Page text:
Yes, this is a sewer, but bear with us, because this story and the team’s incredible work – which took place almost entirely out of sight and quite literally beneath the feet of its citizens – is a delight.
To fill you in on a bit of background: Tucson, Arizona developed a bit of an odour problem and it was all because of something called the Northwest Outfall Siphon; a dual-barrel sewer siphon under the Santa Cruz River.
The way the system was functioning meant that raw sewage was corroding the existing tunnels and releasing aggressive odours. Yep: raw sewage + Arizona’s heat. We don’t even want to imagine the smell.
They engineered two new, corrosion-resistant fibreglass-lined structures to stop the flow churning and releasing corrosive gases. But to replace the original tunnels, they had to find a way to safely move 15 million gallons per day of raw sewage across the river.
Drilling deep under the river itself wasn’t really an option due to regulations, so they had to go over it. But instead of building a costly bridge, the team designed, erected and removed a single-span temporary bridge – saving the local environment and community a whole lot of trouble while simultaneously dealing with that awful smell.
This entry concluded with another great line: “Underground utility projects are often judged specifically by how little people notice. At the completion of a project, no one walks by and says “what a great sewer” – but failures cause huge disruptions to people’s lives and potential environmental destruction.”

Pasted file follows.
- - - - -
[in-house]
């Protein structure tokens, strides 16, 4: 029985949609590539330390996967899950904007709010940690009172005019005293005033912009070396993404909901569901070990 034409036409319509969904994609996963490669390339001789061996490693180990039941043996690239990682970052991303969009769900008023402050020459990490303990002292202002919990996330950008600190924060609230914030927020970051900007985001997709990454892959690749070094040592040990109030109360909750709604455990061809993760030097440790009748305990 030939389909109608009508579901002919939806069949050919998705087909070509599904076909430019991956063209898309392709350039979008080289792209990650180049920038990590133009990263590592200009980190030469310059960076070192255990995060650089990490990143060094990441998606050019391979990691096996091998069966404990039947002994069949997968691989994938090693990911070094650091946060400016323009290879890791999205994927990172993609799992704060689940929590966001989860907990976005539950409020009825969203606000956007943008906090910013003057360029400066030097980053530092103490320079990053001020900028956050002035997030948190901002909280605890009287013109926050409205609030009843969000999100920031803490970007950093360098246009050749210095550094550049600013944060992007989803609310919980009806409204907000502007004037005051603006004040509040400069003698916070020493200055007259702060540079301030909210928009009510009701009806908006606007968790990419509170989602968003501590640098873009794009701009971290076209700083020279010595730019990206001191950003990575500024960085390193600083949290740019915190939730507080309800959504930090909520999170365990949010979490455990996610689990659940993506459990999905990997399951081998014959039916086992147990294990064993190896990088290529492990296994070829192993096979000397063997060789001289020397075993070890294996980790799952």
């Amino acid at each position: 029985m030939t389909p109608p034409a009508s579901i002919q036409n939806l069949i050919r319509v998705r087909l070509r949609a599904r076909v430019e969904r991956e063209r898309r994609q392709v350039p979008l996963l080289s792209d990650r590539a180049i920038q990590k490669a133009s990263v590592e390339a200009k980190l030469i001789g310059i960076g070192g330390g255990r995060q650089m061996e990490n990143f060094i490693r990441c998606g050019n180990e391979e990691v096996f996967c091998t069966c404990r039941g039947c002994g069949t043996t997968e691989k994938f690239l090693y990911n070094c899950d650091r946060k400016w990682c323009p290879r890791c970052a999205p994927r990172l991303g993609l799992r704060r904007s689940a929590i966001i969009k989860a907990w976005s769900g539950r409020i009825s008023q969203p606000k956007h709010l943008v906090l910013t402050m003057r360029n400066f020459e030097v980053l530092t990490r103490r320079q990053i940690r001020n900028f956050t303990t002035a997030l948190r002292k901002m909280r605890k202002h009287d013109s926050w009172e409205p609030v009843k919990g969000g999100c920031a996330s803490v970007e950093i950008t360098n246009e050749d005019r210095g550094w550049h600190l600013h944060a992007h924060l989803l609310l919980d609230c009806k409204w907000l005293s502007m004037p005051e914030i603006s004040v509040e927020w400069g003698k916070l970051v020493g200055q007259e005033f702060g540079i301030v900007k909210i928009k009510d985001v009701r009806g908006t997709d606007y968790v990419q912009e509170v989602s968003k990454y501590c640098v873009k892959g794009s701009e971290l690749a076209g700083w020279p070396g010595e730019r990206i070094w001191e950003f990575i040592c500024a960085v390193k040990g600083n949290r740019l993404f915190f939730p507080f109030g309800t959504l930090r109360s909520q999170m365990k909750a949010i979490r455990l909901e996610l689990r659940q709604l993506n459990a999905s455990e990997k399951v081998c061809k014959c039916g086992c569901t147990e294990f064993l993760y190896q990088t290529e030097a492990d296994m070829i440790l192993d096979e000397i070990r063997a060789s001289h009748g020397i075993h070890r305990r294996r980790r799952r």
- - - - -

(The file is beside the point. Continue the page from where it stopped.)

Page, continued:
Our judges love this story for that very reason. It highlights the incredible work that construction does to keep our world running and the little recognition it gets for it. It’s time to lift up and celebrate their impact.
Thank goodness you can’t smell a video.
Using Robotics to Restore an American Landmark
US Capitol Repainting: Scaffold Resource and KEWAZO
Touching-up some paintwork is a pretty standard construction activity.
Doing it at the vast US Capitol under intense security, with limited overnight working hours and the eyes of the world watching you is a whole different ball game.
They took on the task of repainting the seat of American democracy: an activity that normally rolls around once every 15 years.
The constraints were extreme. Works could only take place overnight between 22:00-06:00 but those times could change if there were major events taking place or if congress sat late. On top of that, every member of the construction team had to go through security checks, so any last-minute changes to the crew due to sickness or availability were tough to navigate.
The sheer volume of scaffolding required over such a large expanse of this iconic building also presented challenges.
In a brave and innovative move, Scaffold Resource worked with KEWAZO to deploy its new LIFTBOT technology on the high-profile site. It helped to supplement manpower and improve operational efficiency by 50%, lower the risk of objects falling and create a safer jobsite overall.
This fantastic story really lifts-up and shines a light on the lengths that construction teams go to in order to get the job done, the pressure of high-profile projects, the important role construction plays in preserving heritage, the hard hours that much of the industry works and a fantastic attitude to innovation that’s now becoming much more widespread across the sector.